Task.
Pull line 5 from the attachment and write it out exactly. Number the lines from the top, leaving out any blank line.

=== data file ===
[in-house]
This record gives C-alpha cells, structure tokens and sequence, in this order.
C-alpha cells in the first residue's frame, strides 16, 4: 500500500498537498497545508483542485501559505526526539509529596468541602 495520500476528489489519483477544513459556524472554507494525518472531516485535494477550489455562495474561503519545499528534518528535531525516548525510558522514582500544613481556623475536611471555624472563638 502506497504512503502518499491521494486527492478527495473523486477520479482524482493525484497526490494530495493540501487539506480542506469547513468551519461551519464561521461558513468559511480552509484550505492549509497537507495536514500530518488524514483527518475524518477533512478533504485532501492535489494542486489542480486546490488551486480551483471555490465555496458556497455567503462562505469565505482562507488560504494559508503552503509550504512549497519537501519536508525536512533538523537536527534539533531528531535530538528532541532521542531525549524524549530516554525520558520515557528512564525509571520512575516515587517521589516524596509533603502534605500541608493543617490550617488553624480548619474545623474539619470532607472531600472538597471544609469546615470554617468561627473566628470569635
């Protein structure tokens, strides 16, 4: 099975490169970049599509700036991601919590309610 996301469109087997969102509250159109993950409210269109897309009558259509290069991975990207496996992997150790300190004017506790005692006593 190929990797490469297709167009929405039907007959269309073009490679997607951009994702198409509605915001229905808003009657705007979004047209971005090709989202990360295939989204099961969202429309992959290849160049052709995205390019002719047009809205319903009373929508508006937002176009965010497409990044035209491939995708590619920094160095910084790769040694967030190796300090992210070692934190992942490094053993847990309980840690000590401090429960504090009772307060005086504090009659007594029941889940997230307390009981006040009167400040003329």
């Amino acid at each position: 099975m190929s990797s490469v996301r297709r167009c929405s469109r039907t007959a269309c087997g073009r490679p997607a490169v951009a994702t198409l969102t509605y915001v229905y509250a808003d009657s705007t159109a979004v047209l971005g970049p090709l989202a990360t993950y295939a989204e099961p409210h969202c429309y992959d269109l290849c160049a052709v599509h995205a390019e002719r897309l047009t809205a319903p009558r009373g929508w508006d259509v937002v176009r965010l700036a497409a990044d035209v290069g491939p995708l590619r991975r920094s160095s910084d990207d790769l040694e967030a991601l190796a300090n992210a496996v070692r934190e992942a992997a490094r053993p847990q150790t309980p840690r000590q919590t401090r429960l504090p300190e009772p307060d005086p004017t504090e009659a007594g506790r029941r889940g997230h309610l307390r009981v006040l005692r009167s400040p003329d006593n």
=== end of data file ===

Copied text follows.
């Amino acid at each position: 099975m190929s990797s490469v996301r297709r167009c929405s469109r039907t007959a269309c087997g073009r490679p997607a490169v951009a994702t198409l969102t509605y915001v229905y509250a808003d009657s705007t159109a979004v047209l971005g970049p090709l989202a990360t993950y295939a989204e099961p409210h969202c429309y992959d269109l290849c160049a052709v599509h995205a390019e002719r897309l047009t809205a319903p009558r009373g929508w508006d259509v937002v176009r965010l700036a497409a990044d035209v290069g491939p995708l590619r991975r920094s160095s910084d990207d790769l040694e967030a991601l190796a300090n992210a496996v070692r934190e992942a992997a490094r053993p847990q150790t309980p840690r000590q919590t401090r429960l504090p300190e009772p307060d005086p004017t504090e009659a007594g506790r029941r889940g997230h309610l307390r009981v006040l005692r009167s400040p003329d006593n």